5. The foreground is important for scale and for framing.

giants causeway antrim ireland
The foreground at Giant's Causeway in Northern Ireland is plenty interesting here, especially since it leads your eye straight to the mountain which highlights the scene.

The reason you see so many photos of a mountain in the background framed by leaves of a nearby tree is that it just works. It draws attention to your main subject as well as gives scale to a distant object. Of course, it adds three dimensionality and perspective, which also serves to emphasize your focus. Also, a shot which features a foreground object and yet leads your eye off to the horizon puts that object into a context that makes it more emphatic.

6. Less than ideal weather is ideal.

pichincha quito ecuador
We were hiking up the volcano Pichincha near Quito, Ecuador. It was a sunny day, which made the shooting pretty boring. But as sunset approached, the clouds rolled in, and voila. A nice shot, but we thought better of climbing through the clouds in the dark.

There are two things that tend to kill the dramatic light that makes a great landscape shot: a cloudless sky with bright sun and complete overcast. I hate them both. Work with the clouds and be patient. Sometimes they are dramatic in themselves and provide a nice frame or even the main subject of your shot. Other times, they cast defining shadows, and when you’re patient, spout that one ray that hits your main topic and illuminates it beautifully while bathing the rest of your scene in a softer light. Like I said, be patient and wait for the light to do what you want. If it doesn’t happen, try changing angles or come back another day.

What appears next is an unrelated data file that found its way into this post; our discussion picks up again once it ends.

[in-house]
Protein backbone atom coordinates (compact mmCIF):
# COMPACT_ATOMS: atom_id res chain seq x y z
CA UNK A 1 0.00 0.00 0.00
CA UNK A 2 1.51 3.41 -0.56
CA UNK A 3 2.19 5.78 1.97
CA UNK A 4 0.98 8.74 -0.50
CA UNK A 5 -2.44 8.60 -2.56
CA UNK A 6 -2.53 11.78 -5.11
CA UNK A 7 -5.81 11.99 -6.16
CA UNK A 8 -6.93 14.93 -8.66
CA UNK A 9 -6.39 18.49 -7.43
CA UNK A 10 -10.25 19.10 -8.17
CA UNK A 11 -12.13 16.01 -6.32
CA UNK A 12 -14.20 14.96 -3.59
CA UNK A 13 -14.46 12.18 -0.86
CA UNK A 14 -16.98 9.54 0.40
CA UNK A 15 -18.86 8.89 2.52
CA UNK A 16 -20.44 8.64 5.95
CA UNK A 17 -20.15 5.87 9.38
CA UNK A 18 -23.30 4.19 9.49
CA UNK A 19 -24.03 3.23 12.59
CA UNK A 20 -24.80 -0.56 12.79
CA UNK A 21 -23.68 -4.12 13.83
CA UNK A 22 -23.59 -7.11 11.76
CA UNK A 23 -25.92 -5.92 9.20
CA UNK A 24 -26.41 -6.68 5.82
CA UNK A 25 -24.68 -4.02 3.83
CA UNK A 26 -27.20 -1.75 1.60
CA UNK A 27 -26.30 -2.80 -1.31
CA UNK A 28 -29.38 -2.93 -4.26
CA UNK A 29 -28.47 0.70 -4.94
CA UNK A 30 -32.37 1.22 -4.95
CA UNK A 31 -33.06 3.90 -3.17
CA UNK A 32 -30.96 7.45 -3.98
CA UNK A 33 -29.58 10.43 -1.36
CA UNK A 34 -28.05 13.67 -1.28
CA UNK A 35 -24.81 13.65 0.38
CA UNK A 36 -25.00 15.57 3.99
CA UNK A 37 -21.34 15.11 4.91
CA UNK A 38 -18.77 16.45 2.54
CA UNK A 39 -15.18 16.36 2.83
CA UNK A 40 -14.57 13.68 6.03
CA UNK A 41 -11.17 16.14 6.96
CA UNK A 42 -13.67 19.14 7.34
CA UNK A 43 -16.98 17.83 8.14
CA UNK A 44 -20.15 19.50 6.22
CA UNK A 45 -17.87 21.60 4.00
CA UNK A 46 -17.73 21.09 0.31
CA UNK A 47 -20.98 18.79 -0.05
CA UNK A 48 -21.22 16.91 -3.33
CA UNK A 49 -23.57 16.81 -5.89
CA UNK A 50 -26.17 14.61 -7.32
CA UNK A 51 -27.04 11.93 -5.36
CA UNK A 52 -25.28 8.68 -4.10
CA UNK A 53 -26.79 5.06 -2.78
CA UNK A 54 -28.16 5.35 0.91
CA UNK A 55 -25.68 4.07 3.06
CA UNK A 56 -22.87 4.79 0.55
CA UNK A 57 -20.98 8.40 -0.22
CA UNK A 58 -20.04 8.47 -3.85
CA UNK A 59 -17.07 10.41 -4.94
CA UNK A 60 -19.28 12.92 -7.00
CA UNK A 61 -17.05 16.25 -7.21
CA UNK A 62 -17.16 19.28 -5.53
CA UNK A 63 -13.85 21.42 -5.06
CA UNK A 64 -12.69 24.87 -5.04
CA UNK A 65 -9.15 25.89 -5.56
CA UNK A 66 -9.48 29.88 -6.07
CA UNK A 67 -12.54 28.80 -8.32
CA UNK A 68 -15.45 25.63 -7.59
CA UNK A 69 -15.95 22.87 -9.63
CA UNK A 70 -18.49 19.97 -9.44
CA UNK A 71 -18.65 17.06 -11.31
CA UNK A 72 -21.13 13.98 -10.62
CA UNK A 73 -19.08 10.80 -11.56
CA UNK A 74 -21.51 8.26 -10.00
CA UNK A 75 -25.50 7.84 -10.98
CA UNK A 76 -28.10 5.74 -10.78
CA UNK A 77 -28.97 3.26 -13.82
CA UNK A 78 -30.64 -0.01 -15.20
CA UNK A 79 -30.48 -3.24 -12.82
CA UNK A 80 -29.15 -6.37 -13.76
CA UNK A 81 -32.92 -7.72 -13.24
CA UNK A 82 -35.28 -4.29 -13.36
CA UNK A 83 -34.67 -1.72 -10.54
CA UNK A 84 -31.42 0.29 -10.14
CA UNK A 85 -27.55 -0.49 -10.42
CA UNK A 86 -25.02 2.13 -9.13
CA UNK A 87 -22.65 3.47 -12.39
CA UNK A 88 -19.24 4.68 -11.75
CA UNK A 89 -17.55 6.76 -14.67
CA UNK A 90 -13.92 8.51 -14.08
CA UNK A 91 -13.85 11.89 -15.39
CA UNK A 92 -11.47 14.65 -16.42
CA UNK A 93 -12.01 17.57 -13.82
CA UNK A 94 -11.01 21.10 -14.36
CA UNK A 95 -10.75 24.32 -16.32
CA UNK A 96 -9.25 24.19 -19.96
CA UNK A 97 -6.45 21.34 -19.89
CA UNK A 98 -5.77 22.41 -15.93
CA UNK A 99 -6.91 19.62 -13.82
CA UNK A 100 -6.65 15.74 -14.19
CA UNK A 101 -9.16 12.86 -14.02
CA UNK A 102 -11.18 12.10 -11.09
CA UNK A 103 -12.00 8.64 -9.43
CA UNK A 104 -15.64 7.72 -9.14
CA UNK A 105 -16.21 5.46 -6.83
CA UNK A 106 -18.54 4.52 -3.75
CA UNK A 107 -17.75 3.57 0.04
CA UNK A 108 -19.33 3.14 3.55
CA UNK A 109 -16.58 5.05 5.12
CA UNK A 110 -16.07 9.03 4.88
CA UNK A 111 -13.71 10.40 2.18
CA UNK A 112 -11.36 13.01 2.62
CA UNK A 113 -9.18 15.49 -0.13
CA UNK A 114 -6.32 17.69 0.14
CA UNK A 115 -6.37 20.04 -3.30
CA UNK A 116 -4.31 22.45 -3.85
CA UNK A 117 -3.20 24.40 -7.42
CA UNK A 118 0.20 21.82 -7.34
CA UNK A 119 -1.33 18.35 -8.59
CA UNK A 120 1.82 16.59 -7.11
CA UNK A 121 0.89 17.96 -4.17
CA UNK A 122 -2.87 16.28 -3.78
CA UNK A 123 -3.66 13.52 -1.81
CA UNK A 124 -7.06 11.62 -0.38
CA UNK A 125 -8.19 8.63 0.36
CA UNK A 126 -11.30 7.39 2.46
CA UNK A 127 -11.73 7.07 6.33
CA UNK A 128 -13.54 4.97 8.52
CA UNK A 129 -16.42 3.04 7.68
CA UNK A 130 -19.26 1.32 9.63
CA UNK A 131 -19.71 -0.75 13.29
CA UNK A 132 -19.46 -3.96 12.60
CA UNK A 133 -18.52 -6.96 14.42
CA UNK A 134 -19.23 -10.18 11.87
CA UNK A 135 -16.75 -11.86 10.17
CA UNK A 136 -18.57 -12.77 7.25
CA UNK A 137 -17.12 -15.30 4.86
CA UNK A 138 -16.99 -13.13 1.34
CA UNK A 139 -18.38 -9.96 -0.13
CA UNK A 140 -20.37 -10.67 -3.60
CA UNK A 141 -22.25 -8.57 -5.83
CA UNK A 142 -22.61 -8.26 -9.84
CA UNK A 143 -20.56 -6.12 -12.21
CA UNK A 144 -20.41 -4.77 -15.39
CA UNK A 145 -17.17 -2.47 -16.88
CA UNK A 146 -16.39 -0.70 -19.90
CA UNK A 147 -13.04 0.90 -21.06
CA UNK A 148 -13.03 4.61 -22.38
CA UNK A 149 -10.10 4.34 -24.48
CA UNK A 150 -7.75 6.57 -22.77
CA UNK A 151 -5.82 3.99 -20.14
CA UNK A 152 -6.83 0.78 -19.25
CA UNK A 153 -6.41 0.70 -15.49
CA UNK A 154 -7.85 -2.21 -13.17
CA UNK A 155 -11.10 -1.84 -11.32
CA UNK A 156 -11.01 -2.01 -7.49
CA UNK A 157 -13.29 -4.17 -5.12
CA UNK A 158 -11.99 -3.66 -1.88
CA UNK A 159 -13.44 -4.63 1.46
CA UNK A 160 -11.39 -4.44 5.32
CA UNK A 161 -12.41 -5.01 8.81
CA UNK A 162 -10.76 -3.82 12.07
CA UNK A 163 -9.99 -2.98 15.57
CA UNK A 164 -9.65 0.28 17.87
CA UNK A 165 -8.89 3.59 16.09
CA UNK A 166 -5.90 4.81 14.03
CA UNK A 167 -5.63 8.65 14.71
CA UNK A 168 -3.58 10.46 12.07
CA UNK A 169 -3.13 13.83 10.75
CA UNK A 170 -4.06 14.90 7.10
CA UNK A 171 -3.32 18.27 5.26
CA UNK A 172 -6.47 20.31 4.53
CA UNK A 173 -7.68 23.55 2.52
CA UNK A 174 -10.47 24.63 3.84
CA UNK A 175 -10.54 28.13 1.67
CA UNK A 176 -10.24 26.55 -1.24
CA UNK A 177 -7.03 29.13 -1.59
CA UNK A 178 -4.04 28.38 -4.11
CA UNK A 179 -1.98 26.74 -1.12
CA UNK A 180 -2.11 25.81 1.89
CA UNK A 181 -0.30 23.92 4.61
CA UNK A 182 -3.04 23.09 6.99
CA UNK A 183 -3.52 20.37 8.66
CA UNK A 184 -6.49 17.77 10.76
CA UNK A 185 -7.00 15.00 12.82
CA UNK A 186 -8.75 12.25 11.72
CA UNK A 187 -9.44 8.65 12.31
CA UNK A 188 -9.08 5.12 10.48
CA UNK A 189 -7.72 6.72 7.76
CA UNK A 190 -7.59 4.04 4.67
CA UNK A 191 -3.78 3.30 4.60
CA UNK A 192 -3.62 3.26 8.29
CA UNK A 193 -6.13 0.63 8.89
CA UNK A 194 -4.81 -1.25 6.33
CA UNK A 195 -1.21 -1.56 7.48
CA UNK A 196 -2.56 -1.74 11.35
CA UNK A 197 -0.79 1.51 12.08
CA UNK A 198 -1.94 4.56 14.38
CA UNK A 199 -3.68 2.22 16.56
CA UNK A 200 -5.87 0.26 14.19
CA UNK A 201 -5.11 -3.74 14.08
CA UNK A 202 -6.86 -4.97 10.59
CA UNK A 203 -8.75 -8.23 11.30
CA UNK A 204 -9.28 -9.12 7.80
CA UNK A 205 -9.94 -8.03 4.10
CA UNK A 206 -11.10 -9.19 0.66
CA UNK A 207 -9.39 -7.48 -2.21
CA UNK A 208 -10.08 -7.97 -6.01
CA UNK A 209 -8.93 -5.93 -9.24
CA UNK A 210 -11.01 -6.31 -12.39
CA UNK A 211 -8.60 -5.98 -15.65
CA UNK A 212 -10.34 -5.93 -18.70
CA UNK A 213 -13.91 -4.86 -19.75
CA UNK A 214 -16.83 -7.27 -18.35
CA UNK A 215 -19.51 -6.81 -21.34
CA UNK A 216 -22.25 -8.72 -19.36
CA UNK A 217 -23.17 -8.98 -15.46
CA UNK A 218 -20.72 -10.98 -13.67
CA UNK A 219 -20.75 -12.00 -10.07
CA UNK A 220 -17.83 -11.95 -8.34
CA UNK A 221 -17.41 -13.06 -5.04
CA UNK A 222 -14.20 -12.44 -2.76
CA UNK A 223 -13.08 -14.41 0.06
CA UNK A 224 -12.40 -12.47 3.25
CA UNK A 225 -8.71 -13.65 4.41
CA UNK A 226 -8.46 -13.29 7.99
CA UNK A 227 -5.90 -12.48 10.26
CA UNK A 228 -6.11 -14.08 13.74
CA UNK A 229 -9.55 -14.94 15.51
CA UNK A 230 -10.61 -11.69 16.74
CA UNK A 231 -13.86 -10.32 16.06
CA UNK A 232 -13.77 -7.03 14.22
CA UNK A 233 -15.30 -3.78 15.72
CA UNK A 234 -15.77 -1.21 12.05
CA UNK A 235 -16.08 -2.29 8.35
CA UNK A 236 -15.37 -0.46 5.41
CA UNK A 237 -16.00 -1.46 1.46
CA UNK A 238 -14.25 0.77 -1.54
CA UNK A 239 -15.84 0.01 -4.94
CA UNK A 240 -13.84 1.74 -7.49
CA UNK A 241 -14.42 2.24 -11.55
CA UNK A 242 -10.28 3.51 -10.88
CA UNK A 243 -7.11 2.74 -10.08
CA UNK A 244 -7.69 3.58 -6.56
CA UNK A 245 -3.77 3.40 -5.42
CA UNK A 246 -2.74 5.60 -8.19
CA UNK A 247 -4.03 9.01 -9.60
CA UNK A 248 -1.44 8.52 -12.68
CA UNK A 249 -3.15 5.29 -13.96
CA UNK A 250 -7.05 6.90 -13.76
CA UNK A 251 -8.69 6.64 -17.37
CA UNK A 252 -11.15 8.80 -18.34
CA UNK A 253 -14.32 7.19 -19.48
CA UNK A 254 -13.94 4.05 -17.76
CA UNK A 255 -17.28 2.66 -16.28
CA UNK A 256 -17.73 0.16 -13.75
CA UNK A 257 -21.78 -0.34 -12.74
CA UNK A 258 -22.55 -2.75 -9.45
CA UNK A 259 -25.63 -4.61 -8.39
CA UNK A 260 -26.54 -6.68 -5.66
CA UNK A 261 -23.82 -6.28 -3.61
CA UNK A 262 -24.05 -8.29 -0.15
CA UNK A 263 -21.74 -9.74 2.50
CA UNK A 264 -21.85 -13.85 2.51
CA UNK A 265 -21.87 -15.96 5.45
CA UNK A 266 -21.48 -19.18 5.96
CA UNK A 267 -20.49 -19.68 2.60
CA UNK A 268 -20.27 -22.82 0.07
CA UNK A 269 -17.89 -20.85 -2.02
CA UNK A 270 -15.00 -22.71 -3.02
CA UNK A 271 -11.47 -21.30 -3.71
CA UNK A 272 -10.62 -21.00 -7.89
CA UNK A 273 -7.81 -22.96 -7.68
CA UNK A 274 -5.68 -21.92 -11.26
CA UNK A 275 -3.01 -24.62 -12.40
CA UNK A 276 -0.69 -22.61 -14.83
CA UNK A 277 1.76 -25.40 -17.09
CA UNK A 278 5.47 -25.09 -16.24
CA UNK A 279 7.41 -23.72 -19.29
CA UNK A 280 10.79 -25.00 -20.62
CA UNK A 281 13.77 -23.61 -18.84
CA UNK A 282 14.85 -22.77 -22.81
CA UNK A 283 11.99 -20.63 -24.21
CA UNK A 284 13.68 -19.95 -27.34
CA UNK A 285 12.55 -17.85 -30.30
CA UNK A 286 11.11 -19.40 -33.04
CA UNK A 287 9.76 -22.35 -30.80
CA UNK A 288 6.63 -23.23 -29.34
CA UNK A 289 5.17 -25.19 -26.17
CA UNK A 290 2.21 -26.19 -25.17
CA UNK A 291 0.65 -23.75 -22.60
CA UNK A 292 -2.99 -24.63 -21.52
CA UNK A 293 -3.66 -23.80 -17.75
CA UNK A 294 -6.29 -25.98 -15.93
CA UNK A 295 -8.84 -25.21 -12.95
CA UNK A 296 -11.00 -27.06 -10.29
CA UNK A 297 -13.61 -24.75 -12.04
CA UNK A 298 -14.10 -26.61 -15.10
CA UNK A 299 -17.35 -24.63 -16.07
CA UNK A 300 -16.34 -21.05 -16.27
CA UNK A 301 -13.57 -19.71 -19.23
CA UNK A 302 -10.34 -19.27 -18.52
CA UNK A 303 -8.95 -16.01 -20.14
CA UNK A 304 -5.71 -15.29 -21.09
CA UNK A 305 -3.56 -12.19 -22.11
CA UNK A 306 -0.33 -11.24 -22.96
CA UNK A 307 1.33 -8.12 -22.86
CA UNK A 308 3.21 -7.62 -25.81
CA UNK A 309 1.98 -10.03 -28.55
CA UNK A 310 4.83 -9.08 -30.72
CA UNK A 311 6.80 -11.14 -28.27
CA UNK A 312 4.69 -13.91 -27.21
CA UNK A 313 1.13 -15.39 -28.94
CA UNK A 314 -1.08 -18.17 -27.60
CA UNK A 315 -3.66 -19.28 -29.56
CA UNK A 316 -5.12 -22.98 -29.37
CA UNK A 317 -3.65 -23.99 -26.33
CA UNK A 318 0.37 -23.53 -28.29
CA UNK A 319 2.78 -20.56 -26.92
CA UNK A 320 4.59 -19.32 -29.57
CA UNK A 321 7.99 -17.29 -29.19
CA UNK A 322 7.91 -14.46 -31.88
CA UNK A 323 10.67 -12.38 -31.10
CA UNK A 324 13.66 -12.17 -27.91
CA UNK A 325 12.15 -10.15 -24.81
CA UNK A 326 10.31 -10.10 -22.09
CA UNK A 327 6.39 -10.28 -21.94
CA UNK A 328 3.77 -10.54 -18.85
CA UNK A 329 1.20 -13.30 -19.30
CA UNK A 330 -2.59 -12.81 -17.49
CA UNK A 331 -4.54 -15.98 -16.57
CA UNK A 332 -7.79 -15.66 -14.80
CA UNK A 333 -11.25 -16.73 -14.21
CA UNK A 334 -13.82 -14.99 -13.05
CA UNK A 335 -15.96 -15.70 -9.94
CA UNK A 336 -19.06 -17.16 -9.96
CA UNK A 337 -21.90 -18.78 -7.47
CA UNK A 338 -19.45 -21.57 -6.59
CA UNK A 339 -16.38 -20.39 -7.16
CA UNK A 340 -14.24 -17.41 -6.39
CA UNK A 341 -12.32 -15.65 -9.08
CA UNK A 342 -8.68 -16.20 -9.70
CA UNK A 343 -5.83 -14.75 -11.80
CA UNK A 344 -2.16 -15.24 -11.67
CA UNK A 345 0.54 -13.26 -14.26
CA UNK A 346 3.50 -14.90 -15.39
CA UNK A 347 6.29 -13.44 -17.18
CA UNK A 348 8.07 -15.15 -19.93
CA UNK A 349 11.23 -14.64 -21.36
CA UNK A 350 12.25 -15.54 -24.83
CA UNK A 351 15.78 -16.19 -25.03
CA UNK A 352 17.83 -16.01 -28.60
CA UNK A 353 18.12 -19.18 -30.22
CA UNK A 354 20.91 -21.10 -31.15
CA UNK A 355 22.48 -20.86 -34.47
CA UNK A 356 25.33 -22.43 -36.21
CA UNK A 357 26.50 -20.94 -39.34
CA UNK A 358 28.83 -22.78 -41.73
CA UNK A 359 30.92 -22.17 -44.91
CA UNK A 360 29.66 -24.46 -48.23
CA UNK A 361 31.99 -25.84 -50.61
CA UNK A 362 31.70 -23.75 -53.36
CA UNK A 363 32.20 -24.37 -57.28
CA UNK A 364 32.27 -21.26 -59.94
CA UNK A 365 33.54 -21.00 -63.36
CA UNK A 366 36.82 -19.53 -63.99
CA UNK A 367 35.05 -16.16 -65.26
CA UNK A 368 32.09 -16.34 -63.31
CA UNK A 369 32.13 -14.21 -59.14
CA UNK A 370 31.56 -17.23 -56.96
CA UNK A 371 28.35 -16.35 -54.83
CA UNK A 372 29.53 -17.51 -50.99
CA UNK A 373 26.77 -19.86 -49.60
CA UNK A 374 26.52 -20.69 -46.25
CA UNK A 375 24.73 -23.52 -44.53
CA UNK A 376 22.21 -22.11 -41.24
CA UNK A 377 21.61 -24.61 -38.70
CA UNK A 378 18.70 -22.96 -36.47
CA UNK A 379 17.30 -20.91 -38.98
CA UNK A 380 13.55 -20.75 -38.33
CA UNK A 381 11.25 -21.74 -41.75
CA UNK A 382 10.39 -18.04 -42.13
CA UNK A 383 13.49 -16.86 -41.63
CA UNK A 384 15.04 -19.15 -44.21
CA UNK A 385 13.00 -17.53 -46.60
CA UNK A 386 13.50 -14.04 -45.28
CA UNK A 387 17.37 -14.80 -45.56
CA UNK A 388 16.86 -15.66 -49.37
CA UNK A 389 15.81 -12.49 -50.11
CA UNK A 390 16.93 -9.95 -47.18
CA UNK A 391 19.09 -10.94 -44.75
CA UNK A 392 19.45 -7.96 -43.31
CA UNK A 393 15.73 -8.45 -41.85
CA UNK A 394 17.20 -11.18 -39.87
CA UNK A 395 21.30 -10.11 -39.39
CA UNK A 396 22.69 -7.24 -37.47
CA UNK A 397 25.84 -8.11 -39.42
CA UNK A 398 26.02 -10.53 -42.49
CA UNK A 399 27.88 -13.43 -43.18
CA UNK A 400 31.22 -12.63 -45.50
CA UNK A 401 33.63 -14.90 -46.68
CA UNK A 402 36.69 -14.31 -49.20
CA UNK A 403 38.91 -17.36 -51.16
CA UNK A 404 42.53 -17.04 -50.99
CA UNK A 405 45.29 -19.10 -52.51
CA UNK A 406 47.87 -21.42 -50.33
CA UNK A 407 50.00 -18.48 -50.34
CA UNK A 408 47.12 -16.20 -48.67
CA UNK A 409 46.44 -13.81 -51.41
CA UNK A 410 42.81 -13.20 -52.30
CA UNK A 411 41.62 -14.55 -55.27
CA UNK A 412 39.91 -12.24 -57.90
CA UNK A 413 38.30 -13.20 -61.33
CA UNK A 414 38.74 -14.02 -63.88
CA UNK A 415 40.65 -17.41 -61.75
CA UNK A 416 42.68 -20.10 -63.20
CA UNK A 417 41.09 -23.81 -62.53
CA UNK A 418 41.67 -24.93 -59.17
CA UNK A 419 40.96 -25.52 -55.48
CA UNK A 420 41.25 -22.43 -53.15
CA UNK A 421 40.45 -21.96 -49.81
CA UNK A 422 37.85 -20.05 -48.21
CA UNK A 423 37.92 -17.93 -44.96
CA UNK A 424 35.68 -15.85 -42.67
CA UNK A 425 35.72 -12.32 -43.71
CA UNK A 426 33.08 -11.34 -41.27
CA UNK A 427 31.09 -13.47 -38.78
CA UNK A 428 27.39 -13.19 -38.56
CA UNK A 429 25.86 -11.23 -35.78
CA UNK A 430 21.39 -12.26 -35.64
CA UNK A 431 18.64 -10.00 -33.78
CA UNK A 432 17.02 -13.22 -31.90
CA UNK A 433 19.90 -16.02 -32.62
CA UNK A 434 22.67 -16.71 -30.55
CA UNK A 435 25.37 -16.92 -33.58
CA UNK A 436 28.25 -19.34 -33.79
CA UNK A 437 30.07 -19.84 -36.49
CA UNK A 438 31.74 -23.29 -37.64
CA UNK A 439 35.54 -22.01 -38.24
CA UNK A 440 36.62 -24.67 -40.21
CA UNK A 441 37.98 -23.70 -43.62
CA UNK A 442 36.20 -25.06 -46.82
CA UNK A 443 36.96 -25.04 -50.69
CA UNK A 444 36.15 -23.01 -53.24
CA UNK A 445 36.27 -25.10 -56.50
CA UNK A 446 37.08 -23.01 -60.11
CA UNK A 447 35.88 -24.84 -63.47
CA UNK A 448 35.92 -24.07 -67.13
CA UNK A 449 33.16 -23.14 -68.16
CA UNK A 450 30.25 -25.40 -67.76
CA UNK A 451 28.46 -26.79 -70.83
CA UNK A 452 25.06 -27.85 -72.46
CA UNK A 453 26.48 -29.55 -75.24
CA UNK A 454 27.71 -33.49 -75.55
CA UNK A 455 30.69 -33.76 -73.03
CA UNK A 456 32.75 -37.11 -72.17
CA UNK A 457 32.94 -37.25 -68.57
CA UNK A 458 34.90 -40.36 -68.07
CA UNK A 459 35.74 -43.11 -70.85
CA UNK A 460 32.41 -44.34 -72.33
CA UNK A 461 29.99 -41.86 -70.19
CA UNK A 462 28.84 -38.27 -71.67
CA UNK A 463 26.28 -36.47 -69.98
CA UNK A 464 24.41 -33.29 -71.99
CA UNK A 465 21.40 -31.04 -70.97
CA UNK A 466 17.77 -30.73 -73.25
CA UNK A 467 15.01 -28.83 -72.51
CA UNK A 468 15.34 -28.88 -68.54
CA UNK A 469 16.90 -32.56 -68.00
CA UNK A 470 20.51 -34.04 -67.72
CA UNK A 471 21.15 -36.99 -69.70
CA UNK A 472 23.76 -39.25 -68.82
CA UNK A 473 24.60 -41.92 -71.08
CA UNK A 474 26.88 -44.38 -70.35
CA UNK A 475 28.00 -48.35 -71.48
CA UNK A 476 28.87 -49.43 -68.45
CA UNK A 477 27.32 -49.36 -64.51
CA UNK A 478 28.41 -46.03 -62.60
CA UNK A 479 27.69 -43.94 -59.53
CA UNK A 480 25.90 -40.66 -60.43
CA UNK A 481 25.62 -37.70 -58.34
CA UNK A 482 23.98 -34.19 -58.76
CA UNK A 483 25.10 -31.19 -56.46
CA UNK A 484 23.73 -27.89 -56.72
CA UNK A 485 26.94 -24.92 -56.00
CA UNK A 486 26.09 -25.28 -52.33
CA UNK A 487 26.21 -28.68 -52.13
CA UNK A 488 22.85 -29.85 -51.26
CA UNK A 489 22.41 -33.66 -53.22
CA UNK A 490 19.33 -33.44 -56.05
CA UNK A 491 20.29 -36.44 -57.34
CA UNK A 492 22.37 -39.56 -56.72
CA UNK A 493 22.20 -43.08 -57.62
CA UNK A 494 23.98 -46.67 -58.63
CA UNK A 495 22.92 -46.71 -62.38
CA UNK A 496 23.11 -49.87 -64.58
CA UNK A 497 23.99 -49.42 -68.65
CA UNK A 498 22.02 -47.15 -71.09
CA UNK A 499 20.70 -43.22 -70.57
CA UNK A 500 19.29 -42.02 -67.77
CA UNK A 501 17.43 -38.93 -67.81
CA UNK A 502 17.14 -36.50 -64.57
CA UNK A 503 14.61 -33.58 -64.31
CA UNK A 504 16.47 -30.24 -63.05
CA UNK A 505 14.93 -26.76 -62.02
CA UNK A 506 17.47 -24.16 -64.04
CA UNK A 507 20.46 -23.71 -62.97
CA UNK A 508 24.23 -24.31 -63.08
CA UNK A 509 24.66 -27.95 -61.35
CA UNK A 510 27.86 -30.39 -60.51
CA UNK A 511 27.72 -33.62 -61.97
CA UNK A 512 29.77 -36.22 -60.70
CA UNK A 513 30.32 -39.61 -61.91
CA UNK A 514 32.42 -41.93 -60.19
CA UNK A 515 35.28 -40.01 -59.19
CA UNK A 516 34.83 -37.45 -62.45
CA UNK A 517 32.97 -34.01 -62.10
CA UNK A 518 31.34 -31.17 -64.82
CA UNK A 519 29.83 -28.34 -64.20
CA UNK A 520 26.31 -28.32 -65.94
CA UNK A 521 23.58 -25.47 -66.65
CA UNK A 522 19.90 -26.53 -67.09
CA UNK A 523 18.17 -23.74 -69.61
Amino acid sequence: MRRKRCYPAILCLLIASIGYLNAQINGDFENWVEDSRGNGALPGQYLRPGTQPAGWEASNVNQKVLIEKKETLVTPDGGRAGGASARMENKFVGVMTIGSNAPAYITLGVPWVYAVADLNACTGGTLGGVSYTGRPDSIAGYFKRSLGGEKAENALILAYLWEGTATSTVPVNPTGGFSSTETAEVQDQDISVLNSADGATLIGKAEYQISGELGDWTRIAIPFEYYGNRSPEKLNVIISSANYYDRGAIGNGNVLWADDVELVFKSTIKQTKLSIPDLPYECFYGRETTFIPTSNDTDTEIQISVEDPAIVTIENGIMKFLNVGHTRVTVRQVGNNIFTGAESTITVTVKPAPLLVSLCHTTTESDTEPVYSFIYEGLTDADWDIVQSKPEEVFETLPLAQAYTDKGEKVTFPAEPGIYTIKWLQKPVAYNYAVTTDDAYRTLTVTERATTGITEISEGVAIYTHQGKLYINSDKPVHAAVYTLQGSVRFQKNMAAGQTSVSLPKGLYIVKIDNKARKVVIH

7. Utilize lines which emphasize perspective.

el escorial library spain
The painting of the ceiling of the library at El Escorial in Spain is amazing. But you get a real sense of the scale because the emphatic perspective from a low angle leads the lines off to the horizon.

A road winding toward the horizon, a stream wending its way toward you, a roof line leading down a street. All of those give depth and movement which impart interest to your shot. And sometimes, those lines are also patterns which, in themselves, are the interest point of your shot.

8. Get up early or stay late.

sunrise lily pads minnesota
Sunrise makes this shot. The color, and especially the oblique light which highlights the edge of the lily pads. An hour later, and this is nothing special.

The color and angle of the light at sunrise and sunset imparts a quality to your image that you can’t otherwise get. Also, there are often dramatic shadows that add your your composition. Those times of day are not as bright as midday, of course, so to get your depth of field and shutter speed you want, you’re really going to need that tripod.

9. Watch the edges of your frame.

Often–and I’m guilty of this on occasion–two things go wrong at the edges of your frame. Problem one is some stray element like a phone wire, a leaf, or a tourist creeps in at the very edge. You’re so concentrated on your main subject, you don’t notice them until it’s time to look at the shot on your computer. Yeah, you can maybe clone or crop them out with Lightroom or Photo Shop, but it’s a lot easier to just make a slight adjustment and get rid of them in the beginning. Problem two is your horizon line. How many times have you looked at the shot on the computer only to realize the whole thing is tilted five degrees? There’s an easy fix for this: just align the horizon line with the top or bottom of your frame in the viewfinder while you’re composing the shot. Again, you can fix this in post processing, but why not just get it right to start with?

10. Take your time and take lots of exposures.

tetons from idaho side 2
I've seen a million shots looking up the Snake River in Wyoming toward the Grand Teton mountains, but I got this one by driving over to the Idaho side and hiking in the national forest there. Same mountains, further away, but a different scene.